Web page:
Introducing

Construction Career Map presented by springfield contractors

Why construction?

Map Your Future

PICK A PATH OR PICK A DESTINATION

Whether you know where you’re going or you know how you want to get there, we can help you explore your options with our new Construction Career Mapper. Tap or click one of the pulsing hotspots on our career pathway and we’ll whisk you away to where you want to explore.   (Parents & counselors, we have more information for you here.)

  • click-a-hotspot2

Get Prepared

Start Your Own Journey While You're in High School

Ready to get a head start or try out career options before you graduate? Local programs like Build U, Build My Future, and the ACE Mentorship Program give you an inside look at the industry. Classes are available at many schools or through partnering community colleges/VoTech schools to jump ahead on building skills. Vocational and Hands on Tech classes are available NOW! See your High School counselor for details or look here for local opportunities.

Have you wondered which construction craft matches your personality? We’ve got a quiz to help you out. Just click or tap “Take a Detour.” (Don’t worry, it will open in a new window and you can come right back.) If you want more information about how much money you can make, follow this link.

Jump right in

Entry Level Jobs immediate payoffs

Want to hit the ground running and start earning money as soon as you graduate? Lots of local employers offer on-the-job training. It’s a great opportunity if you’re a self-starter who’s willing to work hard to create your own path. Some employers will even pay for classes at a local technical or community college or university.

Local Options

Carpenter, Concrete Cutting, Concrete Labor, Equipment Operator, Floor Layer, Fork Lift Driver, General Labor, HVAC, Landscape, Masonry, Painter, Plumber, Rental Sales, Roofer, Quality Control

 

See local entry level opportunities.

learn while you earn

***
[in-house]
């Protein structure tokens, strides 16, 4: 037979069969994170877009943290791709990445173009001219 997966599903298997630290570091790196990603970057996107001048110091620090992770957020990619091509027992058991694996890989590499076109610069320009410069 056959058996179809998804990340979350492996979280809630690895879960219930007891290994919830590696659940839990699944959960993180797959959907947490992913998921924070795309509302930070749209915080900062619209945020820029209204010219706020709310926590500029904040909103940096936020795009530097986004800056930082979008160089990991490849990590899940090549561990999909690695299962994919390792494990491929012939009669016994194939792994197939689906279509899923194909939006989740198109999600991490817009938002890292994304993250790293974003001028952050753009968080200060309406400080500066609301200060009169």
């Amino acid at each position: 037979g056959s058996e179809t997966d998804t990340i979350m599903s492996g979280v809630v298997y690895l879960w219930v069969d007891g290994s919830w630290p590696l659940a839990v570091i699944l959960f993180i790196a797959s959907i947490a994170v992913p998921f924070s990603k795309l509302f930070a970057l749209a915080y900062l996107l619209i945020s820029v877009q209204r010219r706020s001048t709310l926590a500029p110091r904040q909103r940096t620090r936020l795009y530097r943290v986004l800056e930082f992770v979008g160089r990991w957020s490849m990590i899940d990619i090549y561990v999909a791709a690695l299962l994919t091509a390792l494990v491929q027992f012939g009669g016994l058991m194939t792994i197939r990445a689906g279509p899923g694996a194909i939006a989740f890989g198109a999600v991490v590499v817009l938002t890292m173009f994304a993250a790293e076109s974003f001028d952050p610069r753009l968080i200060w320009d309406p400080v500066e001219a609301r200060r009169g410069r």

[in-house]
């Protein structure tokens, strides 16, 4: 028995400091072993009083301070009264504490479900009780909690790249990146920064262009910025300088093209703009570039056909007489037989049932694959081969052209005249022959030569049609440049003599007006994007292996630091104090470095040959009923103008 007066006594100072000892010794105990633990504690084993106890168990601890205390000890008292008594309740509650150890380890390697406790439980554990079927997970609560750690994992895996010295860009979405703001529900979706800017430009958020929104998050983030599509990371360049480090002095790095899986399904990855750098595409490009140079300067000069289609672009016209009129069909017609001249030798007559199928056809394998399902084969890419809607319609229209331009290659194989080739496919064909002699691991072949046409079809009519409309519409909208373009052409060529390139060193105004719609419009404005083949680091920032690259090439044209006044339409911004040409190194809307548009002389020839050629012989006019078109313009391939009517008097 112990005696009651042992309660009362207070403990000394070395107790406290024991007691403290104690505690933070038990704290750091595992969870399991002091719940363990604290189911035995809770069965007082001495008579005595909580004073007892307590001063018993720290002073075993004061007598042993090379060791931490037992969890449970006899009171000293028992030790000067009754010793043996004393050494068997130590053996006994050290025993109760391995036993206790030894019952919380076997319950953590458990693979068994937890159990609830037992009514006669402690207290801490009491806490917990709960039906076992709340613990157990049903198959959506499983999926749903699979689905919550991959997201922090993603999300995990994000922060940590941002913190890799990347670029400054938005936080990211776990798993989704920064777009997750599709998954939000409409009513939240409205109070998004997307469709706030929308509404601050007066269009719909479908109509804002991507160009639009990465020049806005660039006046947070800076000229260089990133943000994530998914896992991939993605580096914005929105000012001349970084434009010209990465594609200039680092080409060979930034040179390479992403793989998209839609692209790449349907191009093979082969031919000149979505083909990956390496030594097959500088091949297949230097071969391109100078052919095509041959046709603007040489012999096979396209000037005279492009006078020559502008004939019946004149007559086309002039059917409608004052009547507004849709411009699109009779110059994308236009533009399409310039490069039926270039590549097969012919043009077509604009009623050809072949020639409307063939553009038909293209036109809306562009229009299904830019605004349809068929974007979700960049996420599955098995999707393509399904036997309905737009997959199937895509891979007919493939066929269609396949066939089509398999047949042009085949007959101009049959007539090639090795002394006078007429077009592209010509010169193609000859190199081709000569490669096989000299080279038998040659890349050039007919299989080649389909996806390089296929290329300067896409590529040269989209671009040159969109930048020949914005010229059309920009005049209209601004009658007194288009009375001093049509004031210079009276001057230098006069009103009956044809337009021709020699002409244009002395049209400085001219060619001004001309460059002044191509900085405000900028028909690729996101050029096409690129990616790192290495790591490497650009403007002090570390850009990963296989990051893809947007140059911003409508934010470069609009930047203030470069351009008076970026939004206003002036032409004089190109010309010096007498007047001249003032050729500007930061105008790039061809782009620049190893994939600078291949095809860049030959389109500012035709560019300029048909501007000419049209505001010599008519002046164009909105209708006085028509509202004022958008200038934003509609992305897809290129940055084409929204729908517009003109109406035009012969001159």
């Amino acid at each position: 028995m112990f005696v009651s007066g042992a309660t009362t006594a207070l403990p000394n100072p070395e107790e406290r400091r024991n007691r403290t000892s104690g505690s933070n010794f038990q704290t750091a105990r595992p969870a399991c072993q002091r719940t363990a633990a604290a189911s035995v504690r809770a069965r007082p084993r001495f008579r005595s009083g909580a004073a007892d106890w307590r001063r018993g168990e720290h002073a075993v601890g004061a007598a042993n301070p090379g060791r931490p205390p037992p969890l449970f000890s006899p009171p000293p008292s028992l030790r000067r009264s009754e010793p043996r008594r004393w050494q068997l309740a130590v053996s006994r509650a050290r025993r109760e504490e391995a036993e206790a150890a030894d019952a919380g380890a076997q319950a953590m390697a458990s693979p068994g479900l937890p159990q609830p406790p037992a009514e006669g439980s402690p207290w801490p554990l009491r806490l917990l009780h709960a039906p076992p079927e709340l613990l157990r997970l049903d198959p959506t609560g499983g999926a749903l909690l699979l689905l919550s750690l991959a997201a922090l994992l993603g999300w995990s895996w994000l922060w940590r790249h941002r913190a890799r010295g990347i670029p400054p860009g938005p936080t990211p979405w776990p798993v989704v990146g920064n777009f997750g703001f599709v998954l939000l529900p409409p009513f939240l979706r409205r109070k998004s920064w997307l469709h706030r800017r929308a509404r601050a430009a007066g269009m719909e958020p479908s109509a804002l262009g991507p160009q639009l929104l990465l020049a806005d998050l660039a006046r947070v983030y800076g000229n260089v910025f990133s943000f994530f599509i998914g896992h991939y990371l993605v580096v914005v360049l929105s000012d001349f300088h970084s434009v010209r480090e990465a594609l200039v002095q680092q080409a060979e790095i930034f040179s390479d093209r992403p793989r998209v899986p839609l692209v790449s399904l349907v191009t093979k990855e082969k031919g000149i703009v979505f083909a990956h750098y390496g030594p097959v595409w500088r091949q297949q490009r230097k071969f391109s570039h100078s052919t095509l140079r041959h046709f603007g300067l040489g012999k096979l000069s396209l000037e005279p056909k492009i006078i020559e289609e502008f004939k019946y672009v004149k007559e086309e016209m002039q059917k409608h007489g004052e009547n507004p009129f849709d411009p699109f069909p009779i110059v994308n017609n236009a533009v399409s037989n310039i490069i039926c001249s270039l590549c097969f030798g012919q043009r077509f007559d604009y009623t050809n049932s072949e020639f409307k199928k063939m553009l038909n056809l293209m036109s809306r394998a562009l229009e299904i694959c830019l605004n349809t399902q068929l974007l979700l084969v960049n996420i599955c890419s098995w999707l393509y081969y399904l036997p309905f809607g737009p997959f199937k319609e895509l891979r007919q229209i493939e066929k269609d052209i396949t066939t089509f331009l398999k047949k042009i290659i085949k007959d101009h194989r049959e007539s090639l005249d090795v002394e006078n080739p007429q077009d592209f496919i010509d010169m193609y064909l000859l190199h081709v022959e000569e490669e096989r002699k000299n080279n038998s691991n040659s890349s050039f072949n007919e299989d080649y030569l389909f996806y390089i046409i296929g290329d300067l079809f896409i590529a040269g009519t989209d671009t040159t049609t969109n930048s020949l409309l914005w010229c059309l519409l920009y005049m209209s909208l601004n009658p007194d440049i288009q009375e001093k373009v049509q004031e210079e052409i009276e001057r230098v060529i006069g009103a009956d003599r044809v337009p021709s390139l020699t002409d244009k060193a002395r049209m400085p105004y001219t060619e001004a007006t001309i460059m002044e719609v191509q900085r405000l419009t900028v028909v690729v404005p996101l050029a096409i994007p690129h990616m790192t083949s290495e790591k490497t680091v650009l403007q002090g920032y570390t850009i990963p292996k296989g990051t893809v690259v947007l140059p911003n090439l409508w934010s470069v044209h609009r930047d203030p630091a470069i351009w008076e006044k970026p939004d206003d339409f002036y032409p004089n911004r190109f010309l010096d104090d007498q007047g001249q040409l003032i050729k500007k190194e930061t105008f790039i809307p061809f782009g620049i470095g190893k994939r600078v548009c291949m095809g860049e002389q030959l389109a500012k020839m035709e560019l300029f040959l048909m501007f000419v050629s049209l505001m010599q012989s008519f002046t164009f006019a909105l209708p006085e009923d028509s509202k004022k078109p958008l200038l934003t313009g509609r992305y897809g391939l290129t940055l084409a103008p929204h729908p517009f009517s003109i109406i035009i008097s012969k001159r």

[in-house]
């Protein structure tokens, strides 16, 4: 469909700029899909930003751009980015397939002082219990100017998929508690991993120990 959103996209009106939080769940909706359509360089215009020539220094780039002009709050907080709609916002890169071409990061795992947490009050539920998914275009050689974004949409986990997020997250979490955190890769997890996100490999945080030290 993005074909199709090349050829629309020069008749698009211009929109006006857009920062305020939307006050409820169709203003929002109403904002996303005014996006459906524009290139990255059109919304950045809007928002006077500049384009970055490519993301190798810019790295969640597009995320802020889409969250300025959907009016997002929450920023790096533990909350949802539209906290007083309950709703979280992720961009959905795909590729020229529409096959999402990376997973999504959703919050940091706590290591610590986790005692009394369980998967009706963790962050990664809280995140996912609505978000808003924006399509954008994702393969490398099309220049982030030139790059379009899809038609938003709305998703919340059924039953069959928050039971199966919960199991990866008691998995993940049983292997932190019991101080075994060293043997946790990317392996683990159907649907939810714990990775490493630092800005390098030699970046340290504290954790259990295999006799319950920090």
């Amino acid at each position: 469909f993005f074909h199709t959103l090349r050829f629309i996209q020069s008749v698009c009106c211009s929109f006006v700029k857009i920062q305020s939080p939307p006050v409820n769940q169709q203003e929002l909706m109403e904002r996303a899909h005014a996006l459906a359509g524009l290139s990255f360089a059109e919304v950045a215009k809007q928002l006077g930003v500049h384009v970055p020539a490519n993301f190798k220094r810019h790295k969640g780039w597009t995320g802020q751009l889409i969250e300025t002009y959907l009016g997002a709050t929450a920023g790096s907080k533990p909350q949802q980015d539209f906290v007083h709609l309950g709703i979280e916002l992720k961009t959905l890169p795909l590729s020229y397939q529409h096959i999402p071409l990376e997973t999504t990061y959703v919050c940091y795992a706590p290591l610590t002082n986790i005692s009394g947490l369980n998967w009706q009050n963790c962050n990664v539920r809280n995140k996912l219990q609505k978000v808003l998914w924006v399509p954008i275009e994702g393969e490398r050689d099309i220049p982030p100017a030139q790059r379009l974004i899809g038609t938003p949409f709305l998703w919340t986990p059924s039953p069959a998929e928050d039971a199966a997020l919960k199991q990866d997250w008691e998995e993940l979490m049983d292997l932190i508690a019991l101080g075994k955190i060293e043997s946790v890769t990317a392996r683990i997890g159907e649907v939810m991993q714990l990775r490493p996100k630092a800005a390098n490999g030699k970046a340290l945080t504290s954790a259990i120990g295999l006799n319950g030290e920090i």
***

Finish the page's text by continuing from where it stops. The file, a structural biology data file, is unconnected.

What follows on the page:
Apprenticeships Combine Classroom & workplace experience

If you’d like to combine hands-on experience with classroom-style learning – all while getting paid – consider an apprenticeship program. The more you work, the more you learn, the more you earn. There are union and non-union apprenticeship programs in the area, so you can find the one that fits you best.

Local Programs

Carpentry, Electrical, Insulator, Laborer, Operating Engineers, Plumbers & Pipefitters, Sheet Metal, and more

 

See local apprenticeship opportunities.

Trade school or

Community College 6 months - 2 years

Trade schools offer certificate and associate degree programs, depending on the trade you want to enter. These programs provide state-of-the-art, hands-on learning environments. Many area high schools offer A+ programs, which can pay for your classes at a local community college.

Local Programs

Construction, Electrical, Electrical Troubleshooting, HVAC, Machine Tool Technology, Major Appliance Repair, Forklift Operation, Hydraulics & Pneumatics, Welding

 

Get more information on local options.

in the classroom

University Degree 4-5 years

If you’re interested in a traditional university path, you’ll find several bachelor’s and master’s degree programs in the area. Available Springfield programs include Architecture, Construction Management, and Engineering.
 
If you’re interested in math, business, sales, or other creative careers, there’s also demand for degrees like Accounting, Human Resources, Marketing, and General Business.

 

Local Degrees

Architecture & Design, Construction Management, Design in Society, Environment & Sustainability, Interior Design, Mechanical Engineering Technology, Project Management


Learn about  local degree programs.

skilled work. solid income.

Craft Professional freedom and pride in your work​

After completing a training program through a company , or completing a college program while working as a craft labor, you are now a craft professional. Due to the skills acquired through training and experience, you are making a solid income.